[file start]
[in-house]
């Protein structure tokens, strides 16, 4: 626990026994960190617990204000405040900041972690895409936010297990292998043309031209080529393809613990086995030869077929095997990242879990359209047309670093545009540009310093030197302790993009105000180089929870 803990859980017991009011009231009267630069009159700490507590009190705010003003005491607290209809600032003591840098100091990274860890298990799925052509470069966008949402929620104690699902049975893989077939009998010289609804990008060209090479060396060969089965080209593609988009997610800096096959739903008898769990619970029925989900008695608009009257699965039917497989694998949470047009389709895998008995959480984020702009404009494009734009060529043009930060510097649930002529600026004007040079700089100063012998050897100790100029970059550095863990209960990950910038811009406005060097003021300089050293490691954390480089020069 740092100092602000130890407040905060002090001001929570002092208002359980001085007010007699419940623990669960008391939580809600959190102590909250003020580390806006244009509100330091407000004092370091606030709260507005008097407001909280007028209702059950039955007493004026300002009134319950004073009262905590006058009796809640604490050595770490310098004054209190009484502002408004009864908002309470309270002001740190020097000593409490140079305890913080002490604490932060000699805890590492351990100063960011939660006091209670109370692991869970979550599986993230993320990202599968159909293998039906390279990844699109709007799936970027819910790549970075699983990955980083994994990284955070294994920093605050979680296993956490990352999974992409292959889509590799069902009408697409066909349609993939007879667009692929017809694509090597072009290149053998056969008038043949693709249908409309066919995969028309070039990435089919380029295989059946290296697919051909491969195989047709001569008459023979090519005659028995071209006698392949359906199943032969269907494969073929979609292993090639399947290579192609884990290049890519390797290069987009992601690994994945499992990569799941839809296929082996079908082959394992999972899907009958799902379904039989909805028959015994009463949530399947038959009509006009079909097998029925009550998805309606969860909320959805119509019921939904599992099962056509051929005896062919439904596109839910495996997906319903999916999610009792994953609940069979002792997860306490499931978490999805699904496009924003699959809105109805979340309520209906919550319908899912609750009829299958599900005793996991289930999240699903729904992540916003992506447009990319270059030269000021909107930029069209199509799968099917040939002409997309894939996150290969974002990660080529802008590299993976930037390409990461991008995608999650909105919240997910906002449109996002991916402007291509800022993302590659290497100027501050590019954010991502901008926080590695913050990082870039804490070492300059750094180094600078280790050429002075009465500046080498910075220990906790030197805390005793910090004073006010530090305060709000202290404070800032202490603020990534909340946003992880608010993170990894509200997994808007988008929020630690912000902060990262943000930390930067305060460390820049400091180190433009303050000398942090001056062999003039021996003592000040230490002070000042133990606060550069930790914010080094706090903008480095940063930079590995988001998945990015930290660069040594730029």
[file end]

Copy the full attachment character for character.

[in-house]
């Protein structure tokens, strides 16, 4: 626990026994960190617990204000405040900041972690895409936010297990292998043309031209080529393809613990086995030869077929095997990242879990359209047309670093545009540009310093030197302790993009105000180089929870 803990859980017991009011009231009267630069009159700490507590009190705010003003005491607290209809600032003591840098100091990274860890298990799925052509470069966008949402929620104690699902049975893989077939009998010289609804990008060209090479060396060969089965080209593609988009997610800096096959739903008898769990619970029925989900008695608009009257699965039917497989694998949470047009389709895998008995959480984020702009404009494009734009060529043009930060510097649930002529600026004007040079700089100063012998050897100790100029970059550095863990209960990950910038811009406005060097003021300089050293490691954390480089020069 740092100092602000130890407040905060002090001001929570002092208002359980001085007010007699419940623990669960008391939580809600959190102590909250003020580390806006244009509100330091407000004092370091606030709260507005008097407001909280007028209702059950039955007493004026300002009134319950004073009262905590006058009796809640604490050595770490310098004054209190009484502002408004009864908002309470309270002001740190020097000593409490140079305890913080002490604490932060000699805890590492351990100063960011939660006091209670109370692991869970979550599986993230993320990202599968159909293998039906390279990844699109709007799936970027819910790549970075699983990955980083994994990284955070294994920093605050979680296993956490990352999974992409292959889509590799069902009408697409066909349609993939007879667009692929017809694509090597072009290149053998056969008038043949693709249908409309066919995969028309070039990435089919380029295989059946290296697919051909491969195989047709001569008459023979090519005659028995071209006698392949359906199943032969269907494969073929979609292993090639399947290579192609884990290049890519390797290069987009992601690994994945499992990569799941839809296929082996079908082959394992999972899907009958799902379904039989909805028959015994009463949530399947038959009509006009079909097998029925009550998805309606969860909320959805119509019921939904599992099962056509051929005896062919439904596109839910495996997906319903999916999610009792994953609940069979002792997860306490499931978490999805699904496009924003699959809105109805979340309520209906919550319908899912609750009829299958599900005793996991289930999240699903729904992540916003992506447009990319270059030269000021909107930029069209199509799968099917040939002409997309894939996150290969974002990660080529802008590299993976930037390409990461991008995608999650909105919240997910906002449109996002991916402007291509800022993302590659290497100027501050590019954010991502901008926080590695913050990082870039804490070492300059750094180094600078280790050429002075009465500046080498910075220990906790030197805390005793910090004073006010530090305060709000202290404070800032202490603020990534909340946003992880608010993170990894509200997994808007988008929020630690912000902060990262943000930390930067305060460390820049400091180190433009303050000398942090001056062999003039021996003592000040230490002070000042133990606060550069930790914010080094706090903008480095940063930079590995988001998945990015930290660069040594730029």